three months of salad

After three months of a gluten-free diet, I can safely say that I am tired of this brave new salad-riddled world and want to go home, my fluffy pastry home with the doughnut doorknob.

Initially, I was more than happy to give up gluten if it meant feeling good again. There is no question that even my bad days now are better than my best days were back then. I won’t go back to how it was before, no matter how bleak it seems right now.

And right now it seems very bleak.

I suppose this is merely a slump, an expected one since I jumped into a gluten-free life without real consideration to how my eating habits — ALL of my eating habits — would have to change. Today I am mourning the ability to be the effortless dining companion I once was. Some cuisines are easier for me than others because of the variety of options their menus provide. Other cuisines daunt and depress me. When once I would order anything (aside from squid) depending on my whim, now I have to scour and study each menu item, ask servers endless, nitpicking questions, and ruin my friends’ good time because I can’t eat most dishes that people like to share.

It’s not that I miss any particular food; I love so many different foods, plus there are viable gluten-free options for many things now. I miss my easy-going glutenated self. I miss being able to say “whatever, whenever” to food with friends. I miss being able to focus on the company rather than the components. When I have to mention my dietary restrictions to anyone, I feel high-maintenance and lame. Food used to be such a vast pleasure for me, but now I am constantly self-conscious about it. I do not like the dynamic of requesting special treatment, but the alternative is a plethora of horrible side-effects.

I know it has only been three months. It has been a long three months.

7 thoughts on “three months of salad

  1. It will get easier as time goes by. You’ll find restaurants that consistently provide you with gluten free meals and will know what to order each time you eat there. You should look for any local Celiac support groups. They typically share their dining experiences to spare others from going through their pain of being accidentally glutened and to share the joy of good, gluten free meals. The support groups often dine out together regularly. It’ll make you feel better to get out there with other people who have similar dietary restrictions as you do.

    Try not to feel like a burden on your friends. They love you (I’m sure!) and want you to be happy and healthy. If you want to make dining more effortless for you get into the habit of calling ahead to the restaurant and speaking to the manager or chef to get guidance on what is safe for you. You can also order the Triumph Dining cards which explain your dietary restrictions in English as well as in the native language of the cuisine. That helps a lot! I give that card to the hostess as soon as I arrive at a restaurant and explain that needs to go to the chef in order to keep them from harming me.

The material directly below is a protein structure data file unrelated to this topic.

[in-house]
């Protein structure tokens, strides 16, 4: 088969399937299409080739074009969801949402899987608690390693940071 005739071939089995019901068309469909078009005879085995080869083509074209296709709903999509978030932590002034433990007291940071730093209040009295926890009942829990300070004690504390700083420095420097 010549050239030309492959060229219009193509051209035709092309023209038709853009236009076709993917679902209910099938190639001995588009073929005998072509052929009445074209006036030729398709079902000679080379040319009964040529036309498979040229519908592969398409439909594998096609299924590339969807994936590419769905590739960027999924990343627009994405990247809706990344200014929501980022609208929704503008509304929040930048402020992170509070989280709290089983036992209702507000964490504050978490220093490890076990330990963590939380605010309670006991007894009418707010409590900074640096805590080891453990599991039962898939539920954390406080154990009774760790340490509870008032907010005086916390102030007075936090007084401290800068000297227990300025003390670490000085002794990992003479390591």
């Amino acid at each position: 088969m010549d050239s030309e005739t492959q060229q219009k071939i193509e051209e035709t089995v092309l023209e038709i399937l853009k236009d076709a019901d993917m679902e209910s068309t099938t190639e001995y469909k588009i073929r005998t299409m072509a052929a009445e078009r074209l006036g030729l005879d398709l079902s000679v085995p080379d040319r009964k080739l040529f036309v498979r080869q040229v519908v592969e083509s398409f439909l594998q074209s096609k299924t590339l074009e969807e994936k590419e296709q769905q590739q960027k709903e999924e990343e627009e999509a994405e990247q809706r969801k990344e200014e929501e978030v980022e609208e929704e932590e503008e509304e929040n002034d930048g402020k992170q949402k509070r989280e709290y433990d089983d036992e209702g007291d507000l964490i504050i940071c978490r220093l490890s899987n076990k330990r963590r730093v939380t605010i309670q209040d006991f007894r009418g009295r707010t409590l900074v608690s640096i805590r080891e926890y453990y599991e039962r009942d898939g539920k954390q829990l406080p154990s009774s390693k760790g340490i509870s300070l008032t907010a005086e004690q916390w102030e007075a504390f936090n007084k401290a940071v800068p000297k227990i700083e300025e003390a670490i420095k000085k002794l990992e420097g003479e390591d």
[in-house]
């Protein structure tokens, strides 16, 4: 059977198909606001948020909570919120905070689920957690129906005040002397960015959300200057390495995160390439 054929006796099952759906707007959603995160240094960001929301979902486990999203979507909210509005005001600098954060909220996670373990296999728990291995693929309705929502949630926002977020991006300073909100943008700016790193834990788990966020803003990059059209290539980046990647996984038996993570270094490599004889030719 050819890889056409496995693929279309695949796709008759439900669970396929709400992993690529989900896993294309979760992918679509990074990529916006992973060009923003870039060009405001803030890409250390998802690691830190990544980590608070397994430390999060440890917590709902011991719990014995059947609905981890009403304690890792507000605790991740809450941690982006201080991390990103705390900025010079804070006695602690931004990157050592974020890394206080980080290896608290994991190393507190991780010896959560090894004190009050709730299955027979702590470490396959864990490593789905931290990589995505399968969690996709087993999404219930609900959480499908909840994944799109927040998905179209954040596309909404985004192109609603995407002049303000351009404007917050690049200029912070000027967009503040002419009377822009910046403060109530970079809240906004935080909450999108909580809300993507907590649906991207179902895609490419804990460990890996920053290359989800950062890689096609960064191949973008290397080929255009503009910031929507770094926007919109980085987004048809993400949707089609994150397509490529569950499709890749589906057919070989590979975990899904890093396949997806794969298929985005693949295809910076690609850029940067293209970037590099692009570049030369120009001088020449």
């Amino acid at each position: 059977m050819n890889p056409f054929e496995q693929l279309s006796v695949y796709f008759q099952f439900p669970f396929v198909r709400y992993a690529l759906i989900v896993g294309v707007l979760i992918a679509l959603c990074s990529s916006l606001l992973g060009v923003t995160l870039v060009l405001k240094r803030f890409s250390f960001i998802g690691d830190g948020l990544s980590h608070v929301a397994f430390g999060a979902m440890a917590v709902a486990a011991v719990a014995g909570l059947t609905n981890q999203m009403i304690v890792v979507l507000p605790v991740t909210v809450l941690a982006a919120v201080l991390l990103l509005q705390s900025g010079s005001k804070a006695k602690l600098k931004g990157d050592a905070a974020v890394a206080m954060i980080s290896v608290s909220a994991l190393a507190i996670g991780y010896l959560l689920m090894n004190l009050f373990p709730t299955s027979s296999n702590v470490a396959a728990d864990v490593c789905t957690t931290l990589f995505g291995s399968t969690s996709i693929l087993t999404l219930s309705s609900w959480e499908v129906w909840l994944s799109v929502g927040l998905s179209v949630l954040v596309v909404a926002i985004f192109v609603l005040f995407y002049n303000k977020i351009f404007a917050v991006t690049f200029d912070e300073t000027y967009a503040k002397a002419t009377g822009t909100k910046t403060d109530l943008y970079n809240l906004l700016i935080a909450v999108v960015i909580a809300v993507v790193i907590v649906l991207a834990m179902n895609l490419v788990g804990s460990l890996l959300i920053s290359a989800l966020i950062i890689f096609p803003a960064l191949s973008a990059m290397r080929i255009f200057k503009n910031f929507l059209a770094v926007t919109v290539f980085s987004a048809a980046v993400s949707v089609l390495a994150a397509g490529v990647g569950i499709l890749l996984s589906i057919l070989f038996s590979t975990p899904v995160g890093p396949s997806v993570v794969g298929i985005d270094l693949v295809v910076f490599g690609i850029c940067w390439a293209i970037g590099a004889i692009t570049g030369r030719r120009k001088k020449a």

2. I so understand. I’ve mostly learned how to deal with going out to restaurants. Me, the queen of sauces and fried and dressings and bread and dessert now order broiled meat and fish and simple vegetables or salads and sorbet. Harder still is being invited to eat at friends’ houses. Trying to explain… eh.

    So! Now I cook lots more than I have in years and tell friends that I have wierd food allergies so hey, come over, I’ll cook and you bring the wine.

    Big adjustment. But like you, I can’t go back to feeling bad all of the time.

  3. I’m laughing, only because I tried the raw diet craze once, and almost went mad, craving fried chicken. I don’t eat many sweets, but I still do eat them, because if I don’t, I end up consuming an entire bag of mini tootsie rolls in one sitting. Never ate much bread, but if I want a sandwich, by God, I’m going to have one.

    Man cannot live on salad alone, we must have croutons!

  4. You couldn’t ruin your friends’ good time if you tried. Of course it feels like it’s a burden on others, but I promise that it’s not. Your questions to servers are friendly, relevant, and necessary, and I’ve learned more than a little about how foods are cooked and what goes into them – and I dine with you every night. You’ve identified that you’re feeling much better now and that you’ll never go back to how it was before. You can bet the people who love you want the same, and they’re more than happy to assist in providing for your comfort rather than grumble and complain about the (questionable) lack of their own. You’ve figured out a way around it, and we want to help!

  5. Speaking from a self imposed stance of ‘special dietary needs’ I found the first few months to be the worst. I was painfully aware of all the food I couldn’t have which I happily used to eat and hadn’t fond the joy in my new diet yet.

    But it will get easier.

    It is hard to feel like you are making other peoples life harder, but you are ill there is nothing you can do to change this, real friends will happily accommodate your needs.

    My old flatmate had coeliac disease and we gradually worked out some great recipes. I look forward to cooking for you when you come to stay.

    You just have to give yourself time to adjust to this new way of eating.

    Take care and I hope you start to feel better very soon.

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